So as beekeepers, we fall into the category of people who go interfering with bees. The only other reason that bees will sting is when they are defending their home and the young larvae inside of it. Beehives allocate a certain number of bees to be ‘guard bees’. These bees effectively stand guard and seek out threats to their home. Ever heard of someone getting stung while mowing the lawn? This will be because the noise of the mower and its proximity to the hive sets off the guard bees defence measures and they seek out the threat.
As an experiment, wearing protective gear of course, see what happens when you walk in front of your hive. With some colonies, no bees may go near you at all, however, with others you may find one or two bees repeatedly fly into you. This is referred to as ‘bumping’. The bees quite often aren’t actually trying to sting you, they are just warning you to get back. What often happens though is that the human will start waving their arms around, essentially making the bee feel threatened, and the bee stings them.
What happens from there is that once the bee has used their stinger, a pheromone is released around the wound site that elicits the stinging response of other bees within the hive, and before they know it, there are more and more bees stinging them. From there even bees who may not have been assigned guard bee duties will join in the defence of their hive, and the person ends up getting stung potentially dozens of times.
So how do we get around this?
The best tool beekeepers have to avoid setting a hives defences off is to use smoke. Among other things, the smoke interferes with the bees ability to release a defensive pheromone and prevents them from coordinating an assault on the beekeeper. A light puff of smoke in the entranceway keeps the guard bees distracted, and a puff in under the lid as you open it keeps the rest of the hive from filing out and attacking you.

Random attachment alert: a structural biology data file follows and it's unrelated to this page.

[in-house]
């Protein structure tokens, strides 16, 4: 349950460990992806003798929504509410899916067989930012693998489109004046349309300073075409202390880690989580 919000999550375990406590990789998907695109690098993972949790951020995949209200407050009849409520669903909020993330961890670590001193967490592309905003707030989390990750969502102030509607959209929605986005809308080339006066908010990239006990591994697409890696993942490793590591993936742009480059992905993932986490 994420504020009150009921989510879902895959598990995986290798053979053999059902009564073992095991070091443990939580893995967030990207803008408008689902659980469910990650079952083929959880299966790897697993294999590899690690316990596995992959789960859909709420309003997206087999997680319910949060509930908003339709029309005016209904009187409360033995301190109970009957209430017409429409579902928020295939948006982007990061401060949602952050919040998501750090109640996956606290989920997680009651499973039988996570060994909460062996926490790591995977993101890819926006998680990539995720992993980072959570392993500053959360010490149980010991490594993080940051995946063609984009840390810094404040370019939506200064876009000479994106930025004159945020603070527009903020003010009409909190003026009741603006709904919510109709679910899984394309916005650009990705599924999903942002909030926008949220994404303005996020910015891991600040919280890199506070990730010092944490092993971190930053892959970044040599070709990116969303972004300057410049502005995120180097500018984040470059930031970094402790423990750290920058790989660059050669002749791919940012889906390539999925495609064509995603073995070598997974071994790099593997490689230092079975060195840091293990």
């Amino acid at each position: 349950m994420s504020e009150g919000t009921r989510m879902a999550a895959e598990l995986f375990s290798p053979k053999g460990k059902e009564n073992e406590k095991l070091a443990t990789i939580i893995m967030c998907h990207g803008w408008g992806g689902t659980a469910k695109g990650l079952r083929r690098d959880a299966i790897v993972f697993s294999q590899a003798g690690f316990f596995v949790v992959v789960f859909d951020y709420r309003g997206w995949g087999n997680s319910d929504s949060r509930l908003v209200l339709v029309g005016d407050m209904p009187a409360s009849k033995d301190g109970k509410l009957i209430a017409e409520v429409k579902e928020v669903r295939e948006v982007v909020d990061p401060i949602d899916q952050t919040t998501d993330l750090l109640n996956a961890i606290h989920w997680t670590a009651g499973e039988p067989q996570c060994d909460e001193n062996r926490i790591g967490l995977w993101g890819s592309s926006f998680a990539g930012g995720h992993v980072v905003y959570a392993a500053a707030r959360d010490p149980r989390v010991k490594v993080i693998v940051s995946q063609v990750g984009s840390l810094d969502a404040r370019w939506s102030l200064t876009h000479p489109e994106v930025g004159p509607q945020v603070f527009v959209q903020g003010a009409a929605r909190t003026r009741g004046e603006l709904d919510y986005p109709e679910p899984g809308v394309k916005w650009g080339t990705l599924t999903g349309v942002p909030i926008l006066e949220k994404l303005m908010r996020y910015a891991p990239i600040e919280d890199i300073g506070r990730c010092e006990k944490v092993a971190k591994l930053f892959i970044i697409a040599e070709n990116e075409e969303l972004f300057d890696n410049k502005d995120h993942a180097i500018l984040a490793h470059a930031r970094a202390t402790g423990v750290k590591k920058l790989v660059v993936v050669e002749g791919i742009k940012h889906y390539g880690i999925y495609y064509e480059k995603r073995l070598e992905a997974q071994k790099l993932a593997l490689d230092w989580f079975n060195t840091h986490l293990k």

As a beekeeper, you’ll also need to pick up on the bees ‘mood’. This can be determined by the weather, the amount of nectar coming in, or the time of day. Some days, hives just will not be happy about being opened up and inspected. Robbing them of their honey come extraction time can also upset them, particularly if you are using a blower-vac to get the bees out of honey supers. If you can help it, never open a beehive at night time. While it may suit your lifestyle better to open them up when you are home at night, it really won’t impress the bees. If it is too hot or too cold the bees won’t like being inspected either. Nor will they like wet and windy days. A simple rule to remember is; if you wouldn’t like the sun-roof in your car being opened at the time, then nor would the bees like their roof being lifted.
When dealing with bees ensure that you only work with them when they are least likely to sting, and in a manner that keeps them as calm as possible.
Wearing a good quality suit and knowing how to wear it properly can prevent most stings, however, the suit is not always bulletproof and is merely a measure taken in conjunction with good bee handling practices.
Finally, don’t let all the talk of bee stings put you off beekeeping. It is a great hobby and if done properly, is safe. You do eventually get used to the stings… kind of… maybe…